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As gasoline prices climb, sales of new vehicles with 8-, 6-, 4-cylinder engines remain stable—for now

November 18, 2010

Despite the perception of rising gas prices, U.S. consumers continue to buy about the same proportion of new vehicles equipped with eight-, six- or four-cylinder engines as they did in the summer of 2005, according to the real-time retail transaction data released April 24 from the Power Information Network (PIN). 

In January, February and March of 2006, nearly one-quarter of all new vehicles purchased by consumers in the United States have been equipped with eight-cylinder engines. In July, August and September of 2005, sales rates of eight-cylinder vehicles were 28 percent, 23 percent and 24 percent, respectively.

 

Sales rates of six- and four-cylinder engine-vehicles also have been constant. New cars and light trucks with six-cylinder engines have accounted for 40 percent to 42 percent of all new-vehicle retail sales during the past nine months, and products with four-cylinder engines have comprised about 30 percent to 33 percent overall.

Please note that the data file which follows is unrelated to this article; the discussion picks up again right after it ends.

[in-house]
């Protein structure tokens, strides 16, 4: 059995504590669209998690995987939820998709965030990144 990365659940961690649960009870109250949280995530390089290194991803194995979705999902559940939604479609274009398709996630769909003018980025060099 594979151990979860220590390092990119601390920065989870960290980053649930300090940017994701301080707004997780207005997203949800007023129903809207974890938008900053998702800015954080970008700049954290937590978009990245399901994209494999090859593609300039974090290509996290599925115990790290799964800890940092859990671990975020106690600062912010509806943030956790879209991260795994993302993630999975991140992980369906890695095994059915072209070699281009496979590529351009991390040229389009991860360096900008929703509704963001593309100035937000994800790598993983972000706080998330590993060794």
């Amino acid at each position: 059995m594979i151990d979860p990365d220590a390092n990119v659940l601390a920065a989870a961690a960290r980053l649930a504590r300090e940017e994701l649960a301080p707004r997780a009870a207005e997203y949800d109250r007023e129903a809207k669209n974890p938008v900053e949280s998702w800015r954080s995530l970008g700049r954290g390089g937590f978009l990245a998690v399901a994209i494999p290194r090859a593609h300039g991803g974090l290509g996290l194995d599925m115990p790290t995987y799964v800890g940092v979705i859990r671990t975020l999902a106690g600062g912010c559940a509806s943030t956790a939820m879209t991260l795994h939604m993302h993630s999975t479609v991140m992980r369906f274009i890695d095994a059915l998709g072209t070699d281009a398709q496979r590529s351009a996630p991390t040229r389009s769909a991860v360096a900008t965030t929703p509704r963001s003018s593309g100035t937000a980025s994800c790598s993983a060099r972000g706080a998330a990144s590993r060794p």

"So far, the perceived gas price increases have not had any discernable impact on new-vehicle buying patterns, at least with regard to the size of the engine," said Tom Libby, senior director of industry analysis at PIN.

 

"Gas prices are certainly becoming a popular dinner and water cooler discussion topic, but consumers appear to be conditioned to prices at current levels," said Jeff Schuster, executive director of global forecasting at J.D. Power Automotive Forecasting.  

"We do not expect a significant change in the kinds of vehicles consumers purchase as a result. It is, and will be, all about choice for consumers. There are several smaller vehicle options coming, as well as fresh products in the full-size SUV segment," said Schuster.

 

Additionally, the days-to-turn rate (the number of days a vehicle spends on a dealership lot) has remained constant for each of the engine categories: new vehicles with eight-cylinder engines have turned about every 68 to 74 days; six-cylinder vehicles every 61 to 68 days; and four-cylinder vehicles every 39 to 49 days.  

Four-cylinder vehicles have consistently turned faster than the overall industry average (59 to 65 days), while six-cylinder and eight-cylinder vehicles have turned slower. 

 

PIN’s data are based on the collection and analysis of daily new- and used-vehicle retail transaction information from more than 10,000 automotive dealership franchises in North America. The data incorporate consumer demand and sales information.

 

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